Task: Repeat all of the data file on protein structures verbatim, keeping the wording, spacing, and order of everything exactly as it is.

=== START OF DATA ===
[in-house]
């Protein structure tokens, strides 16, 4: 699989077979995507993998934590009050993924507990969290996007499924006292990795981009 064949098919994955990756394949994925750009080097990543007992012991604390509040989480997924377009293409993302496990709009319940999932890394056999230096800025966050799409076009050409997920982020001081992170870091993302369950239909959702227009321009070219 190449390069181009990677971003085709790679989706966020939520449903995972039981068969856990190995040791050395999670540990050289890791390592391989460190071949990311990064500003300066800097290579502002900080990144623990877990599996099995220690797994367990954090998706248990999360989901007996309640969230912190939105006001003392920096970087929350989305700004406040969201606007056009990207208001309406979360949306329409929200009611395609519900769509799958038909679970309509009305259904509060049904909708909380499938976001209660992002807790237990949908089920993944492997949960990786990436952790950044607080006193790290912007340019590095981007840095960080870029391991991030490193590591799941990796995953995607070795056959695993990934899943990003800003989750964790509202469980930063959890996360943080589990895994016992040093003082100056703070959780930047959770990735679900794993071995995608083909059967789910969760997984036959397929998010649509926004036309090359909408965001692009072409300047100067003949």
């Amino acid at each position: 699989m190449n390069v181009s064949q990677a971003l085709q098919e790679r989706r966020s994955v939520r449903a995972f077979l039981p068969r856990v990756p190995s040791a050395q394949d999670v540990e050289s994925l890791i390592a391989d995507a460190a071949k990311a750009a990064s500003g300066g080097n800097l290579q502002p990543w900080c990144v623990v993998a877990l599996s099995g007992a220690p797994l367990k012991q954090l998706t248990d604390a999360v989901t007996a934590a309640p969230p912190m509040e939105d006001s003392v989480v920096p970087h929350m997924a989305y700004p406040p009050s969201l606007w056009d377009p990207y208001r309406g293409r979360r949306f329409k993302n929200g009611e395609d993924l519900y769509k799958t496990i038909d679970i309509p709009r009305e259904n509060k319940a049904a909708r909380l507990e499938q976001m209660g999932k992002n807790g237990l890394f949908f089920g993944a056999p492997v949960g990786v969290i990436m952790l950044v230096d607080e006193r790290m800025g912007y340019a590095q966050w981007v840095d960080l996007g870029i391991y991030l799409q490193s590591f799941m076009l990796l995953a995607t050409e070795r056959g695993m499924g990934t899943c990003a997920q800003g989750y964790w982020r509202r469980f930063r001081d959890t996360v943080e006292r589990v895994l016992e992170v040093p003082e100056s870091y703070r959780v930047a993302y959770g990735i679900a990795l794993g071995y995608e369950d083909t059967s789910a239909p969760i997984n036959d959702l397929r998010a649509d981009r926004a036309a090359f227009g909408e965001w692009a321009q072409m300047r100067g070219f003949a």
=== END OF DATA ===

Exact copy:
[in-house]
């Protein structure tokens, strides 16, 4: 699989077979995507993998934590009050993924507990969290996007499924006292990795981009 064949098919994955990756394949994925750009080097990543007992012991604390509040989480997924377009293409993302496990709009319940999932890394056999230096800025966050799409076009050409997920982020001081992170870091993302369950239909959702227009321009070219 190449390069181009990677971003085709790679989706966020939520449903995972039981068969856990190995040791050395999670540990050289890791390592391989460190071949990311990064500003300066800097290579502002900080990144623990877990599996099995220690797994367990954090998706248990999360989901007996309640969230912190939105006001003392920096970087929350989305700004406040969201606007056009990207208001309406979360949306329409929200009611395609519900769509799958038909679970309509009305259904509060049904909708909380499938976001209660992002807790237990949908089920993944492997949960990786990436952790950044607080006193790290912007340019590095981007840095960080870029391991991030490193590591799941990796995953995607070795056959695993990934899943990003800003989750964790509202469980930063959890996360943080589990895994016992040093003082100056703070959780930047959770990735679900794993071995995608083909059967789910969760997984036959397929998010649509926004036309090359909408965001692009072409300047100067003949």
């Amino acid at each position: 699989m190449n390069v181009s064949q990677a971003l085709q098919e790679r989706r966020s994955v939520r449903a995972f077979l039981p068969r856990v990756p190995s040791a050395q394949d999670v540990e050289s994925l890791i390592a391989d995507a460190a071949k990311a750009a990064s500003g300066g080097n800097l290579q502002p990543w900080c990144v623990v993998a877990l599996s099995g007992a220690p797994l367990k012991q954090l998706t248990d604390a999360v989901t007996a934590a309640p969230p912190m509040e939105d006001s003392v989480v920096p970087h929350m997924a989305y700004p406040p009050s969201l606007w056009d377009p990207y208001r309406g293409r979360r949306f329409k993302n929200g009611e395609d993924l519900y769509k799958t496990i038909d679970i309509p709009r009305e259904n509060k319940a049904a909708r909380l507990e499938q976001m209660g999932k992002n807790g237990l890394f949908f089920g993944a056999p492997v949960g990786v969290i990436m952790l950044v230096d607080e006193r790290m800025g912007y340019a590095q966050w981007v840095d960080l996007g870029i391991y991030l799409q490193s590591f799941m076009l990796l995953a995607t050409e070795r056959g695993m499924g990934t899943c990003a997920q800003g989750y964790w982020r509202r469980f930063r001081d959890t996360v943080e006292r589990v895994l016992e992170v040093p003082e100056s870091y703070r959780v930047a993302y959770g990735i679900a990795l794993g071995y995608e369950d083909t059967s789910a239909p969760i997984n036959d959702l397929r998010a649509d981009r926004a036309a090359f227009g909408e965001w692009a321009q072409m300047r100067g070219f003949a």